Funding for IT modernization
The report’s #1 legislative recommendation is that Congress provide significantly more funding for the IRS to replace its antiquated core IT systems. The IRS systems that hold the official records of taxpayer accounts — the Individual Master File and the Business Master File — date to the 1960s and are the oldest major IT systems still in use in the federal government. In addition, taxpayer information is stored in over 60 separate case management systems that generally do not communicate with each other. There is no database that holds or provides a 360-degree view of the taxpayer’s account and interactions with the IRS. As a result, although the IRS is trying to create taxpayer-friendly online accounts, the report says the inability to pull data from a consolidated case management system poses a significant obstacle.
The report says the IRS does not have an enterprise case selection system, so it cannot be sure it is focusing on the right taxpayers or the right issues in its outreach, audit, and collection activities. A key measure of audit effectiveness is the “no change” rate, which reflects the percentage of audits that do not change a taxpayer’s liability for the year under audit. From FY 2010 through FY 2018, the report says, the average no change rate was 23 percent for field audits conducted by the Small Business/Self-Employed Division and 32 percent for field audits conducted by the Large Business and International Division. With better technology, the report says, the IRS audit functions could do a better job of selecting productive cases.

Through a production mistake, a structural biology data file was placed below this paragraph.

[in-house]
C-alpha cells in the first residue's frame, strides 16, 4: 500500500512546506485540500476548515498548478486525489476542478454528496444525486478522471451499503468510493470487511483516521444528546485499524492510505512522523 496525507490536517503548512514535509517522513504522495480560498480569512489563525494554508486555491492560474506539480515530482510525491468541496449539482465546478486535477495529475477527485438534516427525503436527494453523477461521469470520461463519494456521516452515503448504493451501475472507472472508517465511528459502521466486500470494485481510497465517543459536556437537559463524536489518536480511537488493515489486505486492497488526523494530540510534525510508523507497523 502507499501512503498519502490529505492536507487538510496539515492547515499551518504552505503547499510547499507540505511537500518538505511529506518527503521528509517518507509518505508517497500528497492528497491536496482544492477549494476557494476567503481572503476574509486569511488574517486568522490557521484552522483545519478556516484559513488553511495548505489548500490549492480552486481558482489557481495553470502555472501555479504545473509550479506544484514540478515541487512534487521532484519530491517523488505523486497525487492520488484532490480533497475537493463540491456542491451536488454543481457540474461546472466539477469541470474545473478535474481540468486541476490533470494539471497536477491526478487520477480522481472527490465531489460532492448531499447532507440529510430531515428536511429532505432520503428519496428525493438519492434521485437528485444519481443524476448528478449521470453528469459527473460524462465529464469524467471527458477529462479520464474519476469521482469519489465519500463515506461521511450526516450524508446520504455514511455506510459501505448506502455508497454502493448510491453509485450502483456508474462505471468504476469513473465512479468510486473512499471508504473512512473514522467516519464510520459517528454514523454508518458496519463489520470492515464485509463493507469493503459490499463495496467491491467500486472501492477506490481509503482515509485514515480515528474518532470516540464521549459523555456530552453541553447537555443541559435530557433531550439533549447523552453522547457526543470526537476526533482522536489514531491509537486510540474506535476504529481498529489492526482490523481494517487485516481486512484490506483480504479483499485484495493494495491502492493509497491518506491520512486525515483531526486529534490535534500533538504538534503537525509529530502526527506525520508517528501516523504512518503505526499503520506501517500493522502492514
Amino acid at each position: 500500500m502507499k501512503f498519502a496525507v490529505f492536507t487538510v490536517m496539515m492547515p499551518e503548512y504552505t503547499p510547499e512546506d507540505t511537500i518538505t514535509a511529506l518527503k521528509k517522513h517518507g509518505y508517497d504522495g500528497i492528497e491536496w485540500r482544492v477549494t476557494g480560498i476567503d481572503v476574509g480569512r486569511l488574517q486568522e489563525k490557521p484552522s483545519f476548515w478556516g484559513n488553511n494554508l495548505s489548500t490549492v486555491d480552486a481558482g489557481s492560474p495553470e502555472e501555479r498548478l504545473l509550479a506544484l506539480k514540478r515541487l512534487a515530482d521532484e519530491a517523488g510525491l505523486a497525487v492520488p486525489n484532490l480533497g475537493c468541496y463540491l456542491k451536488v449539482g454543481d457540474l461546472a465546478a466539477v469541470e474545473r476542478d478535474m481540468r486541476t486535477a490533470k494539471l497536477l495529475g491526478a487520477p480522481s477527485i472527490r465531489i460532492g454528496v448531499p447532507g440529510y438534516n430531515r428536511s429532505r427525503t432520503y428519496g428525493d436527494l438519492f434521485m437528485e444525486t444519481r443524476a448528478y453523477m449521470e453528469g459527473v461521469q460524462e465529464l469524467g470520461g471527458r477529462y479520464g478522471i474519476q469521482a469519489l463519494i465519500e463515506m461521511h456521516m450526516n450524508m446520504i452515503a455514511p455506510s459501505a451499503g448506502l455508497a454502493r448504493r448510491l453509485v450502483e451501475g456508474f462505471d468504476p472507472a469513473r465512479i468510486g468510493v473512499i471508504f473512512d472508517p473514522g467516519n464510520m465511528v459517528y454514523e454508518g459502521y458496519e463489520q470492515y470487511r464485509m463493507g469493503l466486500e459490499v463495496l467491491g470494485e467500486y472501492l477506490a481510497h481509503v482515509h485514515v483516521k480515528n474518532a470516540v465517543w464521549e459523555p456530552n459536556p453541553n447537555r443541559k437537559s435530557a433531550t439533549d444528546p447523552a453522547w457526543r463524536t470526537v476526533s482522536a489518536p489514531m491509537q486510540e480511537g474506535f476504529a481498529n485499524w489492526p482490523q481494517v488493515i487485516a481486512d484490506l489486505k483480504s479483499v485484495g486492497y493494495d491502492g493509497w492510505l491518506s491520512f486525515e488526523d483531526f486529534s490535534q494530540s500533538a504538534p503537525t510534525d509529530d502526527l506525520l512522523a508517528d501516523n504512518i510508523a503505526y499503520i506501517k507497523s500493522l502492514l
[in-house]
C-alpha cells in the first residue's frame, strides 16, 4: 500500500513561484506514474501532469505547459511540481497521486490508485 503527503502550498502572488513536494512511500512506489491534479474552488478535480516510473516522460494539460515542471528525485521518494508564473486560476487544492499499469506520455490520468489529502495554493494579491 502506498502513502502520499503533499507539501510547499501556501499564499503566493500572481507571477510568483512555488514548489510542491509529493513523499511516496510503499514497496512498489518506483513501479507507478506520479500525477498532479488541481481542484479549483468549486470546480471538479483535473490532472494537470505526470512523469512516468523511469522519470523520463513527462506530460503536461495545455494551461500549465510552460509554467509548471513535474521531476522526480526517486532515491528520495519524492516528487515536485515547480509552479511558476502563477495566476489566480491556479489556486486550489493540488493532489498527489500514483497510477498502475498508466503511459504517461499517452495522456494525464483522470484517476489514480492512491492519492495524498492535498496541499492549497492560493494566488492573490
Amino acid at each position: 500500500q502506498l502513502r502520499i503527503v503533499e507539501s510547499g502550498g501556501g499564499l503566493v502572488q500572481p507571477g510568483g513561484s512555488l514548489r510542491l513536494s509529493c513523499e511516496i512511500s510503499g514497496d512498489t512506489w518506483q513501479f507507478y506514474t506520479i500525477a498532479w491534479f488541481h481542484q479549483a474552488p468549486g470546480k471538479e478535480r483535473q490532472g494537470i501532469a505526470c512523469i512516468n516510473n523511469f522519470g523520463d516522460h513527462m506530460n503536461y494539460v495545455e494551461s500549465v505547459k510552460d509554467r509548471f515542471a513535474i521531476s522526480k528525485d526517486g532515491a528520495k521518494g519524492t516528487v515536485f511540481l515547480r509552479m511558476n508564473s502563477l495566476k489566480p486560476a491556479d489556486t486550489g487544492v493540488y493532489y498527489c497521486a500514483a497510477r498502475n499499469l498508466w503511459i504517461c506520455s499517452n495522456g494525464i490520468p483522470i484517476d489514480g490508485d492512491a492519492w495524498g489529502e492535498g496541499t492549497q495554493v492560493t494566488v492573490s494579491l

In 2018, the IRS experienced a systems crash on the final day of the filing season, forcing it to extend the filing season by a day. The crash prompted talk of the risk of a catastrophic systems collapse. “That risk does, indeed, exist,” the report says. “But there is a greater risk: IRS performance already is significantly limited by its aging systems, and if those systems aren’t replaced, the gap between what the IRS should be able to do and what the IRS is actually able to do will continue to increase in ways that don’t garner headlines but increasingly harm taxpayers and impair revenue collection.”
According to the report, the IRS is effectively the “accounts receivable department” of the federal government. In FY 2018, it collected nearly $3.5 trillion on a budget of $11.43 billion — a return on investment of about 300:1. Yet the report says funding for IRS technology upgrades — provided through the Business Systems Modernization (BSM) account — has been very limited in both absolute and relative terms. As the following chart shows, BSM funding was reduced by 62 percent from FY 2017 ($290 million) to FY 2018 ($110 million) and constituted just one percent of the agency’s overall appropriation in FY 2018.